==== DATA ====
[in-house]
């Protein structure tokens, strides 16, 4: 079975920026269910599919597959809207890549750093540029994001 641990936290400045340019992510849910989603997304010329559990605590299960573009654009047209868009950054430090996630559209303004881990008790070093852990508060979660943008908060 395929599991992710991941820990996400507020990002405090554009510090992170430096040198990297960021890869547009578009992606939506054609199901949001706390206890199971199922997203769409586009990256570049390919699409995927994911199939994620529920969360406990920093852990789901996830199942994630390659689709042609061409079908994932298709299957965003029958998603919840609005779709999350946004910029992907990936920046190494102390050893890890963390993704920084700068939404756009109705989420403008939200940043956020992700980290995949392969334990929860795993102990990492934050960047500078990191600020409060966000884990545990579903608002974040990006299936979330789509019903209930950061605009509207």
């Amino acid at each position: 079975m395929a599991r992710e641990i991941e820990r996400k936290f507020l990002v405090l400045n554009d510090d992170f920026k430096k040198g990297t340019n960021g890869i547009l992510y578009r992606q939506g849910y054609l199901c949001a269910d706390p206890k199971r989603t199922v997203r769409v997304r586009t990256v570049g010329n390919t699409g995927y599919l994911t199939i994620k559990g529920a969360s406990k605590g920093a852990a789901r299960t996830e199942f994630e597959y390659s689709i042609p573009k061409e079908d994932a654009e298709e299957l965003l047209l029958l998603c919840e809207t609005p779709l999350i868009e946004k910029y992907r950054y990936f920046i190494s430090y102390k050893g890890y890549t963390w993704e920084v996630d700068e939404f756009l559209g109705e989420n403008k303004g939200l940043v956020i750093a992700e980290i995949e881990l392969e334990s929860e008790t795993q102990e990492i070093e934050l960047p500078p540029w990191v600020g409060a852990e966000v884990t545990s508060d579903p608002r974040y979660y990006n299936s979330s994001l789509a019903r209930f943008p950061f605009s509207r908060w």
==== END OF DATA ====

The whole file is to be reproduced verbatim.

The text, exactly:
[in-house]
């Protein structure tokens, strides 16, 4: 079975920026269910599919597959809207890549750093540029994001 641990936290400045340019992510849910989603997304010329559990605590299960573009654009047209868009950054430090996630559209303004881990008790070093852990508060979660943008908060 395929599991992710991941820990996400507020990002405090554009510090992170430096040198990297960021890869547009578009992606939506054609199901949001706390206890199971199922997203769409586009990256570049390919699409995927994911199939994620529920969360406990920093852990789901996830199942994630390659689709042609061409079908994932298709299957965003029958998603919840609005779709999350946004910029992907990936920046190494102390050893890890963390993704920084700068939404756009109705989420403008939200940043956020992700980290995949392969334990929860795993102990990492934050960047500078990191600020409060966000884990545990579903608002974040990006299936979330789509019903209930950061605009509207």
């Amino acid at each position: 079975m395929a599991r992710e641990i991941e820990r996400k936290f507020l990002v405090l400045n554009d510090d992170f920026k430096k040198g990297t340019n960021g890869i547009l992510y578009r992606q939506g849910y054609l199901c949001a269910d706390p206890k199971r989603t199922v997203r769409v997304r586009t990256v570049g010329n390919t699409g995927y599919l994911t199939i994620k559990g529920a969360s406990k605590g920093a852990a789901r299960t996830e199942f994630e597959y390659s689709i042609p573009k061409e079908d994932a654009e298709e299957l965003l047209l029958l998603c919840e809207t609005p779709l999350i868009e946004k910029y992907r950054y990936f920046i190494s430090y102390k050893g890890y890549t963390w993704e920084v996630d700068e939404f756009l559209g109705e989420n403008k303004g939200l940043v956020i750093a992700e980290i995949e881990l392969e334990s929860e008790t795993q102990e990492i070093e934050l960047p500078p540029w990191v600020g409060a852990e966000v884990t545990s508060d579903p608002r974040y979660y990006n299936s979330s994001l789509a019903r209930f943008p950061f605009s509207r908060w």